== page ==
Christmas. I remember she came home with a scared looked
on her face. Yes, the spots were still there, but they’d
found a blood clot in her jugular vein. She had to be
admitted to the hospital for treatment. While there, the
doctors got worried about the clots plus the spots. They
decided to biopsy. That’s when they told me she was
dying. There was nothing they could do.
That night after cleaning myself up and having
help for the one year old I went back to the hospital.
My wife and I talked as you talk when you know you might
not have much longer to talk. In the course of the
conversation the surgeon came in, told us everyone had
now reviewed the biopsy, and they were sure it was not
cancer, she was not going to die, and they’d send off
the biopsy for more study.
Turns out she has a relatively benign condition.
Within a day or so, Eagle Publishing, Inc.
called and offered to buy RedState. They’d keep me on as
an employee. I had my wife and my job.
Fast forward four years. I had not had a pay
raise, we were dependent on two incomes to make ends
meet, and my wife, given everything she’d been through,
wanted to stay home with the kids. We knew it was the
right thing to do. We just did not know how to make up
the loss of income. We took a leap of faith and my wife
left her job.
Literally the next day, and I use literally
intentionally as it was literally the next day, my boss
called and told me I was finally getting a pay raise. It
was identical — dollar for dollar identical to what my
wife would be giving up. A week later CNN came calling.
I would never have been able to do my job at CNN without
my wife staying home.
A year later, Cox Media Group asked me to be on
My life is not all peaches and roses. But I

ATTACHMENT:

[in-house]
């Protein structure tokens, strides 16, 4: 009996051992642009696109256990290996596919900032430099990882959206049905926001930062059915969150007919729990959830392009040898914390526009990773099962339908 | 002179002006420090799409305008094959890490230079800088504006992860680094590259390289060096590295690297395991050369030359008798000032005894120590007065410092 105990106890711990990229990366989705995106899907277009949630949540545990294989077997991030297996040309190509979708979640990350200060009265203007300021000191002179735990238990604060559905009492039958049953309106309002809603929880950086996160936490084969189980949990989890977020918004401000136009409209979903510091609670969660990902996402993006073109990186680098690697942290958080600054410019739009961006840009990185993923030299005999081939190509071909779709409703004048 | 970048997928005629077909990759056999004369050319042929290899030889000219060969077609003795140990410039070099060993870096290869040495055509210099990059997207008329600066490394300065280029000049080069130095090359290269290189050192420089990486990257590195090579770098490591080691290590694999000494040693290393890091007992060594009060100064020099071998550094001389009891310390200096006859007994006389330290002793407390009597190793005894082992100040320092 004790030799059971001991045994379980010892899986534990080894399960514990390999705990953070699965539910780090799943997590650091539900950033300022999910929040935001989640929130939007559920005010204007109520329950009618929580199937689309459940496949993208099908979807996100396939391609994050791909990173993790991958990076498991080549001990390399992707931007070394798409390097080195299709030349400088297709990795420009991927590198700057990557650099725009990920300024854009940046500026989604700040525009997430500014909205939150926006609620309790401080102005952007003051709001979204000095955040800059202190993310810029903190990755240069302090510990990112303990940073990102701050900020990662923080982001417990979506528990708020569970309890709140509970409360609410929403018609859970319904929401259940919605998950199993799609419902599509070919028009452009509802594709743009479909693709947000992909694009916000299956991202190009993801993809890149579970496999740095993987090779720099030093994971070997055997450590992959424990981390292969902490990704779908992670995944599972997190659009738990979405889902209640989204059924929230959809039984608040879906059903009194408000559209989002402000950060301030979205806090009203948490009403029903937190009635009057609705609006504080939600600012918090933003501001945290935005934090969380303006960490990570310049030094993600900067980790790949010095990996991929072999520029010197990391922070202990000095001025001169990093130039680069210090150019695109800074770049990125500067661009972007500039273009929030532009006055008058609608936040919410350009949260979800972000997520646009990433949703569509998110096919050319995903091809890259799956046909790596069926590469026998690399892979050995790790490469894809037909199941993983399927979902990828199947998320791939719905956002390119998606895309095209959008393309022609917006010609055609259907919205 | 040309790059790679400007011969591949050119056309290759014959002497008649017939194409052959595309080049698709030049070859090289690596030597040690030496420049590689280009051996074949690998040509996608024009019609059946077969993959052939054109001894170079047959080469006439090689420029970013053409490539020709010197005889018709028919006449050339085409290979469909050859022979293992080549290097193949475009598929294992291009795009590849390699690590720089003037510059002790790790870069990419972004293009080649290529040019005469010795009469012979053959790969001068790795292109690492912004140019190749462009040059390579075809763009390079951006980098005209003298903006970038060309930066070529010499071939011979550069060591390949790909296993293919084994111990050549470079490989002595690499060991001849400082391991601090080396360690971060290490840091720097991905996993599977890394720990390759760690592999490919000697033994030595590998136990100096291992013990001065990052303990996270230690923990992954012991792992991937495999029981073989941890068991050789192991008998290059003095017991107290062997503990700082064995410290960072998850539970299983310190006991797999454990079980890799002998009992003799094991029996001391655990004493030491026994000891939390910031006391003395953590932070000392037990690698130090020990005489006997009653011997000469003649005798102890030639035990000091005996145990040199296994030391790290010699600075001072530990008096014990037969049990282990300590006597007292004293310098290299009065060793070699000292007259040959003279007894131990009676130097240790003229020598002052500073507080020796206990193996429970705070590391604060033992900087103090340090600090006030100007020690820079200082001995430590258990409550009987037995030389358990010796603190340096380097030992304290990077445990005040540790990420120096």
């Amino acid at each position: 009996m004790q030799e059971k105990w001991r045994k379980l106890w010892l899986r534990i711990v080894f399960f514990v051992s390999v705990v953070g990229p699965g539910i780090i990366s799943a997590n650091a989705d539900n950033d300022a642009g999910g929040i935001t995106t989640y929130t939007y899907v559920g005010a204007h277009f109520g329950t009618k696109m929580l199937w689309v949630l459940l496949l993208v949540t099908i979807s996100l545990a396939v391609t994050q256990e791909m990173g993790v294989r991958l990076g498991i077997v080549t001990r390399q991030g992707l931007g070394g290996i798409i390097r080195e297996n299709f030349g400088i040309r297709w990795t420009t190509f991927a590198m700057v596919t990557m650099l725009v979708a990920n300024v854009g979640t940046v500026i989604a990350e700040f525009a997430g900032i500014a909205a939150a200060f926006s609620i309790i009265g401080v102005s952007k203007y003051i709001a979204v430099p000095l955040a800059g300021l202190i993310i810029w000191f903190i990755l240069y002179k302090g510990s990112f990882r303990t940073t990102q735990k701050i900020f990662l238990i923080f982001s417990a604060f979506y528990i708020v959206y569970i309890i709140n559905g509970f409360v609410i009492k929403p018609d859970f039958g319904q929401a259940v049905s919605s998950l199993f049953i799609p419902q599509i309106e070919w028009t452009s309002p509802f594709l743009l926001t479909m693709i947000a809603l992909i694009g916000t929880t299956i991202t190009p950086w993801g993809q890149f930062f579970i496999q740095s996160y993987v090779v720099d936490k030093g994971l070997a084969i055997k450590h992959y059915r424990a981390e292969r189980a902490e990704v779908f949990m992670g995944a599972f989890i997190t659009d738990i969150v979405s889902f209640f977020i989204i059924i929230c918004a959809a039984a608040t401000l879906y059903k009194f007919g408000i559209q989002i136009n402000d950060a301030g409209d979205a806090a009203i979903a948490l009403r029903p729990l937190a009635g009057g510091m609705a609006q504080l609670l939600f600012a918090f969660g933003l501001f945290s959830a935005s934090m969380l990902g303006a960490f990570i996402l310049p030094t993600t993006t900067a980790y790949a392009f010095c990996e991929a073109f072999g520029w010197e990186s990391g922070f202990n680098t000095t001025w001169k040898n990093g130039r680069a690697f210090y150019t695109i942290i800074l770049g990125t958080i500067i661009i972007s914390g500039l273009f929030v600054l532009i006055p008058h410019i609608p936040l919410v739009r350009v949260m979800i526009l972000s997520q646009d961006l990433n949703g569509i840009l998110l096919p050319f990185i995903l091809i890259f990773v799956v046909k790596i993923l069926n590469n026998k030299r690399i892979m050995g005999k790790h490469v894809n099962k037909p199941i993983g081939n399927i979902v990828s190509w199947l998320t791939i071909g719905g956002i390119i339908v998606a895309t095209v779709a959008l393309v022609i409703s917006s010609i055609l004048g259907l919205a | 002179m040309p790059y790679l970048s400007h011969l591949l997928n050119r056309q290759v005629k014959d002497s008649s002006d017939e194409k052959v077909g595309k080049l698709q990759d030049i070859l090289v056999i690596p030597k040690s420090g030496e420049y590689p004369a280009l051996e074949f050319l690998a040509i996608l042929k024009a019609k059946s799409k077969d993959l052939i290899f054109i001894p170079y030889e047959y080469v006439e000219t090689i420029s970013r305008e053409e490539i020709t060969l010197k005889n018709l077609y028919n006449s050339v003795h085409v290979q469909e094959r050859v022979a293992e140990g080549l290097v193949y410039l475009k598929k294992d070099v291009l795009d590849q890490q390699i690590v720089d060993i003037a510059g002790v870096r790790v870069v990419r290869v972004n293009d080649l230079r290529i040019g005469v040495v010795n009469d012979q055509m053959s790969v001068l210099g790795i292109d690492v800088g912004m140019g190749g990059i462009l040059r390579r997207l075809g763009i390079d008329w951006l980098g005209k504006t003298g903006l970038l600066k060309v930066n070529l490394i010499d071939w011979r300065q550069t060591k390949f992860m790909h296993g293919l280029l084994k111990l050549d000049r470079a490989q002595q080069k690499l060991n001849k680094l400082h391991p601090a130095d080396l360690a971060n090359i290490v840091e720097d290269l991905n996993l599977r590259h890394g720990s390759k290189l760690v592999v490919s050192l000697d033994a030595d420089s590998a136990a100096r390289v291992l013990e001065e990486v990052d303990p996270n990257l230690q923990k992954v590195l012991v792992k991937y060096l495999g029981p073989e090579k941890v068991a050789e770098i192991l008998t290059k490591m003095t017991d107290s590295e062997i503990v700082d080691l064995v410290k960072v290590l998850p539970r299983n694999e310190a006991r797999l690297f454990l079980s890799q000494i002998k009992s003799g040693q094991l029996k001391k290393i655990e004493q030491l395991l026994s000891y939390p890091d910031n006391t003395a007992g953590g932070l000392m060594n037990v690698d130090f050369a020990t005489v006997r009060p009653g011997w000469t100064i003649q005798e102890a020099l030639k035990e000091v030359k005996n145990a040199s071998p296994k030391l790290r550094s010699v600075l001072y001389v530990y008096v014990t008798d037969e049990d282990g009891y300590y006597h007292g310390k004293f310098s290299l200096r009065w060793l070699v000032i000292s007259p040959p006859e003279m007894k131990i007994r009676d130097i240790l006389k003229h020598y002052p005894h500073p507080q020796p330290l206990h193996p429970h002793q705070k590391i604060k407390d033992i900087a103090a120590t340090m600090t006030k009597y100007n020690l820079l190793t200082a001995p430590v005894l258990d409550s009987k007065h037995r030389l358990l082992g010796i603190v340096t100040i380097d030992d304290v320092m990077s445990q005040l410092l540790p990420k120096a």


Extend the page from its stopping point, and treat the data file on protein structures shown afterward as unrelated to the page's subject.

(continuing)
write this whole story and highlight the ups, not the
downs, because I do not believe in coincidences. I do
not believe in luck. I believe in an active Creator. I
have experienced too much in my life to lead me to think
this is all atoms and physics and chemistry and
coincidence. I have experienced pain and misfortune and
sadness, but as much as those things too define me it is
the joys of life I dwell on.
There is a man upstairs. He has a plan. And
while I do not know the mind of the Creator, I know this
all works for the good of those who are called according
to His purpose. I do not know His plan, but I have
experienced enough in my life to know I should trust Him
and that His plan, however confounding it may seem, is a
good plan that will work out in the end for the best.
So I raise my head these last few days and see
liberals salivating at the idea that it might be a right
wing tea partier who blew up Boston while conservatives
are convinced it is a Middle Eastern terrorist. I see
the whaling and gnashing of teeth over gun control, the
evil of Kermit Gosnell, and the politicization of
everything. Then there is the destruction in Waco, the
dead and injured — it is enough to make you want to sit
in the mud while holding your child close and cry.